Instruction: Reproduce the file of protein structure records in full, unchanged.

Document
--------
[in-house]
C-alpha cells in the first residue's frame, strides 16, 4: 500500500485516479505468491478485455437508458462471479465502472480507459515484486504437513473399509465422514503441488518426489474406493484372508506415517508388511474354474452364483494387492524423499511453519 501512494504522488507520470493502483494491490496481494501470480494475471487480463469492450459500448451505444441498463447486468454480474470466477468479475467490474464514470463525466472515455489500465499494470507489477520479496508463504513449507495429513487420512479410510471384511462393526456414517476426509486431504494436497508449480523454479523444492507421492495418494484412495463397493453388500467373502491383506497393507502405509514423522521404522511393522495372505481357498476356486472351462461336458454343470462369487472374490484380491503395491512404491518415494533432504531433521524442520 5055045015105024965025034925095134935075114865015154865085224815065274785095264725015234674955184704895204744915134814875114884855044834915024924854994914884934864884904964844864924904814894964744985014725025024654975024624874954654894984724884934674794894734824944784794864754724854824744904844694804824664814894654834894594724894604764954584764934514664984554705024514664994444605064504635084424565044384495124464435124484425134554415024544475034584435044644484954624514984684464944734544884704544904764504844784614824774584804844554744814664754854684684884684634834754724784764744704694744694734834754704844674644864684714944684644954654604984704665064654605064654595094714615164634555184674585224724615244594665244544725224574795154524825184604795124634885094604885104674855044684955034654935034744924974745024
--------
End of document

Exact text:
[in-house]
C-alpha cells in the first residue's frame, strides 16, 4: 500500500485516479505468491478485455437508458462471479465502472480507459515484486504437513473399509465422514503441488518426489474406493484372508506415517508388511474354474452364483494387492524423499511453519 501512494504522488507520470493502483494491490496481494501470480494475471487480463469492450459500448451505444441498463447486468454480474470466477468479475467490474464514470463525466472515455489500465499494470507489477520479496508463504513449507495429513487420512479410510471384511462393526456414517476426509486431504494436497508449480523454479523444492507421492495418494484412495463397493453388500467373502491383506497393507502405509514423522521404522511393522495372505481357498476356486472351462461336458454343470462369487472374490484380491503395491512404491518415494533432504531433521524442520 5055045015105024965025034925095134935075114865015154865085224815065274785095264725015234674955184704895204744915134814875114884855044834915024924854994914884934864884904964844864924904814894964744985014725025024654975024624874954654894984724884934674794894734824944784794864754724854824744904844694804824664814894654834894594724894604764954584764934514664984554705024514664994444605064504635084424565044384495124464435124484425134554415024544475034584435044644484954624514984684464944734544884704544904764504844784614824774584804844554744814664754854684684884684634834754724784764744704694744694734834754704844674644864684714944684644954654604984704665064654605064654595094714615164634555184674585224724615244594665244544725224574795154524825184604795124634885094604885104674855044684955034654935034744924974745024